The problem is that marriage equality campaigns aren’t actually campaigns for full equality. State-based legislation will exclude trans* couples, while any legislation will exclude poly relationships. Once again, not everyone will be able to access marriage. That is because of one very simple reason: the institution of marriage is not an equal one. Marriage is built upon social practices, both in terms of traditions (that is, monogamy) as well as expectations, particularly the expectation that we all want to get married. Because of that, it becomes an inherently limiting choice. It has become the expected way of doing a relationship, a form of relationship that occurs in very particular ways. You have to fall in love, have a massive proposal, have a big white wedding and then live a happy monogamous life forever after.
So while marriage equality may give more people access to the institution, it is still not an equal institution. It is still seen as the institution that is above all others, making all other forms of relationships less equal. It is a powerful institution, one that makes a mockery of the idea of ‘equal relationships’.
This is where a lot of people talk about the ‘queering of marriage’ – that by gaining access to a powerful institution, we’ll be able to change it. Many have said the same about other institutions such as the military. The evidence, however, doesn’t show this. If you look at all the campaigning around marriage it extols the virtues of monogamy and true love, and talks about how we queers are ‘just like straight couples’. It buys directly into all the limiting factors of marriage – the things that when combined with significant social pressure make it oppressive.
In other words, equality has turned into campaigning for equal access to systems that are oppressive. With the military, it has meant equal access to a system that results in the deaths of thousands of people every year. For marriage it is equality in the ability to access to a form of relationship that is seen as more valuable than all other forms of relationships, mocking the very idea of equality in the first place. And in doing so we’ve ended up strengthening these institutions. We’re campaigning to get into oppressive institutions, in turn weakening our chances to criticise them and break them down.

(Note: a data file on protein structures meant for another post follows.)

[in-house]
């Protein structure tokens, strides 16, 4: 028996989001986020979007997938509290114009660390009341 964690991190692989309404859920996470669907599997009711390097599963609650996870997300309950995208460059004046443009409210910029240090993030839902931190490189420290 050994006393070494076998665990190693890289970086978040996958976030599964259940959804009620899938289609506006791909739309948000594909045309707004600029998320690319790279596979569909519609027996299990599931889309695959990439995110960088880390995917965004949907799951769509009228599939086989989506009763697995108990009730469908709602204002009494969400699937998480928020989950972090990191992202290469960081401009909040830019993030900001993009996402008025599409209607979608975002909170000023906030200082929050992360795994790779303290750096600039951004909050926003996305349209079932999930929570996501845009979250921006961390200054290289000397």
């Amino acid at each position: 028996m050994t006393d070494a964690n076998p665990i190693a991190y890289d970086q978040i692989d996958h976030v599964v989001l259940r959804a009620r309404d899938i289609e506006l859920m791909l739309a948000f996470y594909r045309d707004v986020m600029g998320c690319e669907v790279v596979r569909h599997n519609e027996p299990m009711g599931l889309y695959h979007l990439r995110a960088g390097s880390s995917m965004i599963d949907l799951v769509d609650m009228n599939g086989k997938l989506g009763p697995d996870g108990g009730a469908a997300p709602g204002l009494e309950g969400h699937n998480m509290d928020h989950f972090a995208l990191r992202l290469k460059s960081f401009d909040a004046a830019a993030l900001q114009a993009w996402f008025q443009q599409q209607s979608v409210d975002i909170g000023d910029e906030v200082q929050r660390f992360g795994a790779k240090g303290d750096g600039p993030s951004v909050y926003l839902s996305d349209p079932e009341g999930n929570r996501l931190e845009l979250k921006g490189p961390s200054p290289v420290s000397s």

I can see the value people place into such campaigns. I can see a case for being equal under the law, and, of course, I think campaigns for equal access to services and pay are essential (although I much prefer a framework that looks at making the whole system better rather than just getting equal access to bad systems). For those reasons I don’t really oppose the moves when they happen. But I have to question the energy put into them, and I really have to question the framing of equality as a big picture goal.
It’s not just that I think we should spend more time trying to build good institutions rather than gaining equal access to the crappy ones we have now, although that is the essential crunch of this argument. But it’s more than that. When critiques of these systems arise, equality campaigners often talk about these moves as being ‘important symbols’, a recognition that says ‘everyone in this society is the same’. Once we gain that ‘sameness’, they argue, then we will be able to critique the institution as equals.
While I can see the value in that symbol, I think there is a much stronger symbolism that could be established. A stronger symbol is for a movement to get up and say, ‘we don’t want to be part of these institutions and we don’t want to get access to them.’ It is much stronger to say, ‘we believe, collectively, that we need to build new institutions rather than buying in to the ones we have.’
But equality doesn’t do that. It simple spends time getting us into crappy institutions, wasting the time we could be spending on building new and better institutions. There is some inherent value in equal access campaigns but we must be more critical. I would prefer we spend our time building new and better institutions rather than trying to get access to the oppressive ones we currently have.